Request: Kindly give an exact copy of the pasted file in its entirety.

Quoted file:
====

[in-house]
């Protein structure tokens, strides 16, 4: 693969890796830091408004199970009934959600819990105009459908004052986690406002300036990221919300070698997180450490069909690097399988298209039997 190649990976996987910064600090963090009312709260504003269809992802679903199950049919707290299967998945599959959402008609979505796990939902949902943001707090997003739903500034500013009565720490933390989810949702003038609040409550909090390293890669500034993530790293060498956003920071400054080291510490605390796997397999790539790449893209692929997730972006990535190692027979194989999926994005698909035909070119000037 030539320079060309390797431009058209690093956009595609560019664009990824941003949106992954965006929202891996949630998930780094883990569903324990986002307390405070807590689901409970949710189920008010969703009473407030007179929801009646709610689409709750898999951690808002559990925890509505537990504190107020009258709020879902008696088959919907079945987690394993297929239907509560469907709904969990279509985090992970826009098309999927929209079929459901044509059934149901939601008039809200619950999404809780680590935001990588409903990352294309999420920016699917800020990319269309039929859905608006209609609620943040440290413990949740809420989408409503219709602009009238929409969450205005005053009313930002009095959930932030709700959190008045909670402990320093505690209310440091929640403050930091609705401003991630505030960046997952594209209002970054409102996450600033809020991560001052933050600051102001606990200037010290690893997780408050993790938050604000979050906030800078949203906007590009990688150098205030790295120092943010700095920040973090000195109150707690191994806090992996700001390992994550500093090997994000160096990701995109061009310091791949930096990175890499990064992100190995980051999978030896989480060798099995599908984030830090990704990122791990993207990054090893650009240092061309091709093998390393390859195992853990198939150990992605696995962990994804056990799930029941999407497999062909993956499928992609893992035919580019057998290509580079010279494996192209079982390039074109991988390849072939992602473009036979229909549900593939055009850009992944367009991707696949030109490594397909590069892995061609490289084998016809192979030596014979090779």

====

[in-house]
């Protein structure tokens, strides 16, 4: 693969890796830091408004199970009934959600819990105009459908004052986690406002300036990221919300070698997180450490069909690097399988298209039997 190649990976996987910064600090963090009312709260504003269809992802679903199950049919707290299967998945599959959402008609979505796990939902949902943001707090997003739903500034500013009565720490933390989810949702003038609040409550909090390293890669500034993530790293060498956003920071400054080291510490605390796997397999790539790449893209692929997730972006990535190692027979194989999926994005698909035909070119000037 030539320079060309390797431009058209690093956009595609560019664009990824941003949106992954965006929202891996949630998930780094883990569903324990986002307390405070807590689901409970949710189920008010969703009473407030007179929801009646709610689409709750898999951690808002559990925890509505537990504190107020009258709020879902008696088959919907079945987690394993297929239907509560469907709904969990279509985090992970826009098309999927929209079929459901044509059934149901939601008039809200619950999404809780680590935001990588409903990352294309999420920016699917800020990319269309039929859905608006209609609620943040440290413990949740809420989408409503219709602009009238929409969450205005005053009313930002009095959930932030709700959190008045909670402990320093505690209310440091929640403050930091609705401003991630505030960046997952594209209002970054409102996450600033809020991560001052933050600051102001606990200037010290690893997780408050993790938050604000979050906030800078949203906007590009990688150098205030790295120092943010700095920040973090000195109150707690191994806090992996700001390992994550500093090997994000160096990701995109061009310091791949930096990175890499990064992100190995980051999978030896989480060798099995599908984030830090990704990122791990993207990054090893650009240092061309091709093998390393390859195992853990198939150990992605696995962990994804056990799930029941999407497999062909993956499928992609893992035919580019057998290509580079010279494996192209079982390039074109991988390849072939992602473009036979229909549900593939055009850009992944367009991707696949030109490594397909590069892995061609490289084998016809192979030596014979090779």